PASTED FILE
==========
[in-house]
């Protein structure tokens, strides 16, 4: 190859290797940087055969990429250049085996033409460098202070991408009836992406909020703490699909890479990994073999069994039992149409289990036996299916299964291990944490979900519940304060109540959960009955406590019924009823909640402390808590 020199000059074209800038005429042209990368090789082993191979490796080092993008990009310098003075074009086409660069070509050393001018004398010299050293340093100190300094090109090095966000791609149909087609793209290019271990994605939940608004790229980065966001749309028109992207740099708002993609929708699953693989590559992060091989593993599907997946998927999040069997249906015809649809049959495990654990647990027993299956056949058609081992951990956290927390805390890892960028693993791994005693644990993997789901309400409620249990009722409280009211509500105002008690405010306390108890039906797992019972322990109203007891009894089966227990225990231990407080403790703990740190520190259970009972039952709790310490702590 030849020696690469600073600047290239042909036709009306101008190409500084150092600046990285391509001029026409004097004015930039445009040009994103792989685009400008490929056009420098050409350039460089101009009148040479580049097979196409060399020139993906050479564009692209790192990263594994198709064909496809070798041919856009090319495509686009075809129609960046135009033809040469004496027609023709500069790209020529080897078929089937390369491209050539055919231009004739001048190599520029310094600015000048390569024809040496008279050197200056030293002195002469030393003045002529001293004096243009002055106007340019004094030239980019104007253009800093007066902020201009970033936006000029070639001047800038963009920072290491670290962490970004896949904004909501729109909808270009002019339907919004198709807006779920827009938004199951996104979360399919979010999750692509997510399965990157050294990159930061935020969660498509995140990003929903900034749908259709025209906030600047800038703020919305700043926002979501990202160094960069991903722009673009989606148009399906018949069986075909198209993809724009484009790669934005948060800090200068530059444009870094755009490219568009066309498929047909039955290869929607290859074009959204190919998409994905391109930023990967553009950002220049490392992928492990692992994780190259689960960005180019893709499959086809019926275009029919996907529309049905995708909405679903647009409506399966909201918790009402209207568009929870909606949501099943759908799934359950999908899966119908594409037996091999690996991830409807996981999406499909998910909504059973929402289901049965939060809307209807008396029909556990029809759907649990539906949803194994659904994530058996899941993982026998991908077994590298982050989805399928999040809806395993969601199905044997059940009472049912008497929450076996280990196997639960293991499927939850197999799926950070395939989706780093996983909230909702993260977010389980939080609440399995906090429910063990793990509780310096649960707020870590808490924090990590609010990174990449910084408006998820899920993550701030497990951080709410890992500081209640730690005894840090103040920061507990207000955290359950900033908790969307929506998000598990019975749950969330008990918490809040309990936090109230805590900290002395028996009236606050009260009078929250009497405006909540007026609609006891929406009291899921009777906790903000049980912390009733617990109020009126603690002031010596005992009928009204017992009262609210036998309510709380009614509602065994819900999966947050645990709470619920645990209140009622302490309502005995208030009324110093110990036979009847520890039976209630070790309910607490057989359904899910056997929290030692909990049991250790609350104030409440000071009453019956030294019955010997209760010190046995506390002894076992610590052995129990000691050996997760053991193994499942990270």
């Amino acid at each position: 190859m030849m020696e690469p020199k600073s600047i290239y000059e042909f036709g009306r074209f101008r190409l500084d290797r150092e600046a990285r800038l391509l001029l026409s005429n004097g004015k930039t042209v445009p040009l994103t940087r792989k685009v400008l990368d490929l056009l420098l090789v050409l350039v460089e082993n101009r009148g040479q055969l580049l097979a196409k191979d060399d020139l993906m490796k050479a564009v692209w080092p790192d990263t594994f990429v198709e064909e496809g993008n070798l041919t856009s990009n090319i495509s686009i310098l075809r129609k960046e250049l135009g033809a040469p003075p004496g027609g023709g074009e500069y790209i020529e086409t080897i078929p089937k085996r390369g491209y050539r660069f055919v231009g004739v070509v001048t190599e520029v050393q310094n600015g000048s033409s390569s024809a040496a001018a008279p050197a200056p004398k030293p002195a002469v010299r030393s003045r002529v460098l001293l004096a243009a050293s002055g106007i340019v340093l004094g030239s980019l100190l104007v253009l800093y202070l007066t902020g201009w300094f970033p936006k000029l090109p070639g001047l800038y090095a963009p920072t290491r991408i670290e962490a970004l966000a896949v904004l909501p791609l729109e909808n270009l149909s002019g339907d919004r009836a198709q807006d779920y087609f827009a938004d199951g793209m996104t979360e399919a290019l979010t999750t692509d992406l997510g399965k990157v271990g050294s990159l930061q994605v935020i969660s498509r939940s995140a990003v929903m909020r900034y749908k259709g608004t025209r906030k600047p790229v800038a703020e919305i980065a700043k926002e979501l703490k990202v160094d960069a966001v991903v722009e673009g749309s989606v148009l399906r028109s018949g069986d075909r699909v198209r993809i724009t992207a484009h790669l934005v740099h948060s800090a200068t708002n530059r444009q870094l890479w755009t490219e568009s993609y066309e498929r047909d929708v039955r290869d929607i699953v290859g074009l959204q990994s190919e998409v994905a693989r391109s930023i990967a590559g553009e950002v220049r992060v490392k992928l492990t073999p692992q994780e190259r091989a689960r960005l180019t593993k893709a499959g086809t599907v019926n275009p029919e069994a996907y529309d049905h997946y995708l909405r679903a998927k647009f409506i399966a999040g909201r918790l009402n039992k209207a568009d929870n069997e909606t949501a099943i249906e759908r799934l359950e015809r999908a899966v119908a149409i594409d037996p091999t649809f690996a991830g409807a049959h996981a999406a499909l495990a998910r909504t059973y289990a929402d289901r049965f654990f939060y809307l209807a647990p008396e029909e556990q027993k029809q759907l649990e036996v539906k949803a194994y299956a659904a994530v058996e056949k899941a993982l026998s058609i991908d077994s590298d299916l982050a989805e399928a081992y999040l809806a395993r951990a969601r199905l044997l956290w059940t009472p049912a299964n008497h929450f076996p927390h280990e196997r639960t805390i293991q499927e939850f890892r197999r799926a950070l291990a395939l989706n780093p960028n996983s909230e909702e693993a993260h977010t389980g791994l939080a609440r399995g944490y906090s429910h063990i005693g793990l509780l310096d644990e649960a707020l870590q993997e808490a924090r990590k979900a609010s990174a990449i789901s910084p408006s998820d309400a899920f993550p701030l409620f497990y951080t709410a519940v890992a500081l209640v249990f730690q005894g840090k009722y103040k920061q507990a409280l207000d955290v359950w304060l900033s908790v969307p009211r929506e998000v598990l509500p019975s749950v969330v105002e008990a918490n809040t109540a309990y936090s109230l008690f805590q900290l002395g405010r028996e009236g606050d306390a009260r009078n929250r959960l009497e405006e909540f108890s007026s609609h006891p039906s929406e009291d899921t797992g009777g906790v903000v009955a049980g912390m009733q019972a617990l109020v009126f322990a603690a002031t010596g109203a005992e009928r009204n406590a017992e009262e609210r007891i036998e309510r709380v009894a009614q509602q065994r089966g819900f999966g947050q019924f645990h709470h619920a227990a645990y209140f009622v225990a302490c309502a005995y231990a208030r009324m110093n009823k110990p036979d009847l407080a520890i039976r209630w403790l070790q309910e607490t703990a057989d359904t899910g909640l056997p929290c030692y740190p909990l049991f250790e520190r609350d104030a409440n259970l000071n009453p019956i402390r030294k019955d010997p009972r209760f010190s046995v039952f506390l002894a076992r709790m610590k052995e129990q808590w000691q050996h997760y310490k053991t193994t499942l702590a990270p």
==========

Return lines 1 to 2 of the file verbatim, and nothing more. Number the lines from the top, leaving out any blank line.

[in-house]
């Protein structure tokens, strides 16, 4: 190859290797940087055969990429250049085996033409460098202070991408009836992406909020703490699909890479990994073999069994039992149409289990036996299916299964291990944490979900519940304060109540959960009955406590019924009823909640402390808590 020199000059074209800038005429042209990368090789082993191979490796080092993008990009310098003075074009086409660069070509050393001018004398010299050293340093100190300094090109090095966000791609149909087609793209290019271990994605939940608004790229980065966001749309028109992207740099708002993609929708699953693989590559992060091989593993599907997946998927999040069997249906015809649809049959495990654990647990027993299956056949058609081992951990956290927390805390890892960028693993791994005693644990993997789901309400409620249990009722409280009211509500105002008690405010306390108890039906797992019972322990109203007891009894089966227990225990231990407080403790703990740190520190259970009972039952709790310490702590 030849020696690469600073600047290239042909036709009306101008190409500084150092600046990285391509001029026409004097004015930039445009040009994103792989685009400008490929056009420098050409350039460089101009009148040479580049097979196409060399020139993906050479564009692209790192990263594994198709064909496809070798041919856009090319495509686009075809129609960046135009033809040469004496027609023709500069790209020529080897078929089937390369491209050539055919231009004739001048190599520029310094600015000048390569024809040496008279050197200056030293002195002469030393003045002529001293004096243009002055106007340019004094030239980019104007253009800093007066902020201009970033936006000029070639001047800038963009920072290491670290962490970004896949904004909501729109909808270009002019339907919004198709807006779920827009938004199951996104979360399919979010999750692509997510399965990157050294990159930061935020969660498509995140990003929903900034749908259709025209906030600047800038703020919305700043926002979501990202160094960069991903722009673009989606148009399906018949069986075909198209993809724009484009790669934005948060800090200068530059444009870094755009490219568009066309498929047909039955290869929607290859074009959204190919998409994905391109930023990967553009950002220049490392992928492990692992994780190259689960960005180019893709499959086809019926275009029919996907529309049905995708909405679903647009409506399966909201918790009402209207568009929870909606949501099943759908799934359950999908899966119908594409037996091999690996991830409807996981999406499909998910909504059973929402289901049965939060809307209807008396029909556990029809759907649990539906949803194994659904994530058996899941993982026998991908077994590298982050989805399928999040809806395993969601199905044997059940009472049912008497929450076996280990196997639960293991499927939850197999799926950070395939989706780093996983909230909702993260977010389980939080609440399995906090429910063990793990509780310096649960707020870590808490924090990590609010990174990449910084408006998820899920993550701030497990951080709410890992500081209640730690005894840090103040920061507990207000955290359950900033908790969307929506998000598990019975749950969330008990918490809040309990936090109230805590900290002395028996009236606050009260009078929250009497405006909540007026609609006891929406009291899921009777906790903000049980912390009733617990109020009126603690002031010596005992009928009204017992009262609210036998309510709380009614509602065994819900999966947050645990709470619920645990209140009622302490309502005995208030009324110093110990036979009847520890039976209630070790309910607490057989359904899910056997929290030692909990049991250790609350104030409440000071009453019956030294019955010997209760010190046995506390002894076992610590052995129990000691050996997760053991193994499942990270």